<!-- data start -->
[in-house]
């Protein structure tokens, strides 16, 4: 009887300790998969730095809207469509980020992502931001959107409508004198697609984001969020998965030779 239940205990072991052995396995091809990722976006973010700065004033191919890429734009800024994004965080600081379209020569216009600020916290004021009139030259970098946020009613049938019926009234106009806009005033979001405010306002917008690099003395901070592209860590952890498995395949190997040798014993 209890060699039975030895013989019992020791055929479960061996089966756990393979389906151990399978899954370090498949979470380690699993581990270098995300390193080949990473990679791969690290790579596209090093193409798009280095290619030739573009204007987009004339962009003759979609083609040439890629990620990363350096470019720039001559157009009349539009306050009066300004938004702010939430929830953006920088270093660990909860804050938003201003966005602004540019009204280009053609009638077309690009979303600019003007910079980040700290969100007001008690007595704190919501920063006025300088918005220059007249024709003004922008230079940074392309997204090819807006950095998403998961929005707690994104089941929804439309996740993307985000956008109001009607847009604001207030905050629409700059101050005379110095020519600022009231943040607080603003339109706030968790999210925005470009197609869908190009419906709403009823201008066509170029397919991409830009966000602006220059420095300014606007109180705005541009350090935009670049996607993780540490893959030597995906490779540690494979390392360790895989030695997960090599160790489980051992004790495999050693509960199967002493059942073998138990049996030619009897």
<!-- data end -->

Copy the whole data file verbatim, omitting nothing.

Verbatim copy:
[in-house]
């Protein structure tokens, strides 16, 4: 009887300790998969730095809207469509980020992502931001959107409508004198697609984001969020998965030779 239940205990072991052995396995091809990722976006973010700065004033191919890429734009800024994004965080600081379209020569216009600020916290004021009139030259970098946020009613049938019926009234106009806009005033979001405010306002917008690099003395901070592209860590952890498995395949190997040798014993 209890060699039975030895013989019992020791055929479960061996089966756990393979389906151990399978899954370090498949979470380690699993581990270098995300390193080949990473990679791969690290790579596209090093193409798009280095290619030739573009204007987009004339962009003759979609083609040439890629990620990363350096470019720039001559157009009349539009306050009066300004938004702010939430929830953006920088270093660990909860804050938003201003966005602004540019009204280009053609009638077309690009979303600019003007910079980040700290969100007001008690007595704190919501920063006025300088918005220059007249024709003004922008230079940074392309997204090819807006950095998403998961929005707690994104089941929804439309996740993307985000956008109001009607847009604001207030905050629409700059101050005379110095020519600022009231943040607080603003339109706030968790999210925005470009197609869908190009419906709403009823201008066509170029397919991409830009966000602006220059420095300014606007109180705005541009350090935009670049996607993780540490893959030597995906490779540690494979390392360790895989030695997960090599160790489980051992004790495999050693509960199967002493059942073998138990049996030619009897």